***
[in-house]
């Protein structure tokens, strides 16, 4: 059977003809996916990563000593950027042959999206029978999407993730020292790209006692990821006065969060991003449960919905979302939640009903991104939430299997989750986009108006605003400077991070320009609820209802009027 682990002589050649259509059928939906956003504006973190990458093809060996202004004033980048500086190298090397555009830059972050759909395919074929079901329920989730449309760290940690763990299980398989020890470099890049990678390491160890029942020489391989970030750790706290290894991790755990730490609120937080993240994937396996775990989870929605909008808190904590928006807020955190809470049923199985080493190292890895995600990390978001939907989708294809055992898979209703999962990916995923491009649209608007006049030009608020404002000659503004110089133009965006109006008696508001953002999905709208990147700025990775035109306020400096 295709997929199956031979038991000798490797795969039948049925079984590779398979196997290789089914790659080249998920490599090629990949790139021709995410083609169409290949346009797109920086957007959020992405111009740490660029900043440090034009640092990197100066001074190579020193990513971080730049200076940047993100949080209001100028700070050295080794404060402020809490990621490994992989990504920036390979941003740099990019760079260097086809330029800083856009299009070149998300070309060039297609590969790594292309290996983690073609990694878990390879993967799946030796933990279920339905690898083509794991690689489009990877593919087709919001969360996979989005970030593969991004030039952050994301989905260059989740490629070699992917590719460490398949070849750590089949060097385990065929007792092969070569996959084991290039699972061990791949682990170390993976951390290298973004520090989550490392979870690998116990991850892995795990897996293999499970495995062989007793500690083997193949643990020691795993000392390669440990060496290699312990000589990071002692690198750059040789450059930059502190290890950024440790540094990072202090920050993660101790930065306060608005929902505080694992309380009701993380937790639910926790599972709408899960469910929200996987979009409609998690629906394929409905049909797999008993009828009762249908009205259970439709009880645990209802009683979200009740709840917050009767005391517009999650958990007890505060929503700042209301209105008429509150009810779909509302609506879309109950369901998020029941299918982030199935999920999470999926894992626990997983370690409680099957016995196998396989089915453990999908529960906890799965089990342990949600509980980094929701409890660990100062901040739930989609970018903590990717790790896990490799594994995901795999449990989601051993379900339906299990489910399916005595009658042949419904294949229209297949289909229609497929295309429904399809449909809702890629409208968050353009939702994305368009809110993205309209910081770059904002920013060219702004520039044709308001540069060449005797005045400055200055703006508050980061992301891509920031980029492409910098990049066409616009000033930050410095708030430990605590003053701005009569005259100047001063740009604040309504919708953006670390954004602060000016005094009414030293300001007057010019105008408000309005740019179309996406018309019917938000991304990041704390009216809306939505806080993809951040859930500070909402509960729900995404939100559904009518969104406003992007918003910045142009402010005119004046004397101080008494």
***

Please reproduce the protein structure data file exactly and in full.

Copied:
[in-house]
């Protein structure tokens, strides 16, 4: 059977003809996916990563000593950027042959999206029978999407993730020292790209006692990821006065969060991003449960919905979302939640009903991104939430299997989750986009108006605003400077991070320009609820209802009027 682990002589050649259509059928939906956003504006973190990458093809060996202004004033980048500086190298090397555009830059972050759909395919074929079901329920989730449309760290940690763990299980398989020890470099890049990678390491160890029942020489391989970030750790706290290894991790755990730490609120937080993240994937396996775990989870929605909008808190904590928006807020955190809470049923199985080493190292890895995600990390978001939907989708294809055992898979209703999962990916995923491009649209608007006049030009608020404002000659503004110089133009965006109006008696508001953002999905709208990147700025990775035109306020400096 295709997929199956031979038991000798490797795969039948049925079984590779398979196997290789089914790659080249998920490599090629990949790139021709995410083609169409290949346009797109920086957007959020992405111009740490660029900043440090034009640092990197100066001074190579020193990513971080730049200076940047993100949080209001100028700070050295080794404060402020809490990621490994992989990504920036390979941003740099990019760079260097086809330029800083856009299009070149998300070309060039297609590969790594292309290996983690073609990694878990390879993967799946030796933990279920339905690898083509794991690689489009990877593919087709919001969360996979989005970030593969991004030039952050994301989905260059989740490629070699992917590719460490398949070849750590089949060097385990065929007792092969070569996959084991290039699972061990791949682990170390993976951390290298973004520090989550490392979870690998116990991850892995795990897996293999499970495995062989007793500690083997193949643990020691795993000392390669440990060496290699312990000589990071002692690198750059040789450059930059502190290890950024440790540094990072202090920050993660101790930065306060608005929902505080694992309380009701993380937790639910926790599972709408899960469910929200996987979009409609998690629906394929409905049909797999008993009828009762249908009205259970439709009880645990209802009683979200009740709840917050009767005391517009999650958990007890505060929503700042209301209105008429509150009810779909509302609506879309109950369901998020029941299918982030199935999920999470999926894992626990997983370690409680099957016995196998396989089915453990999908529960906890799965089990342990949600509980980094929701409890660990100062901040739930989609970018903590990717790790896990490799594994995901795999449990989601051993379900339906299990489910399916005595009658042949419904294949229209297949289909229609497929295309429904399809449909809702890629409208968050353009939702994305368009809110993205309209910081770059904002920013060219702004520039044709308001540069060449005797005045400055200055703006508050980061992301891509920031980029492409910098990049066409616009000033930050410095708030430990605590003053701005009569005259100047001063740009604040309504919708953006670390954004602060000016005094009414030293300001007057010019105008408000309005740019179309996406018309019917938000991304990041704390009216809306939505806080993809951040859930500070909402509960729900995404939100559904009518969104406003992007918003910045142009402010005119004046004397101080008494």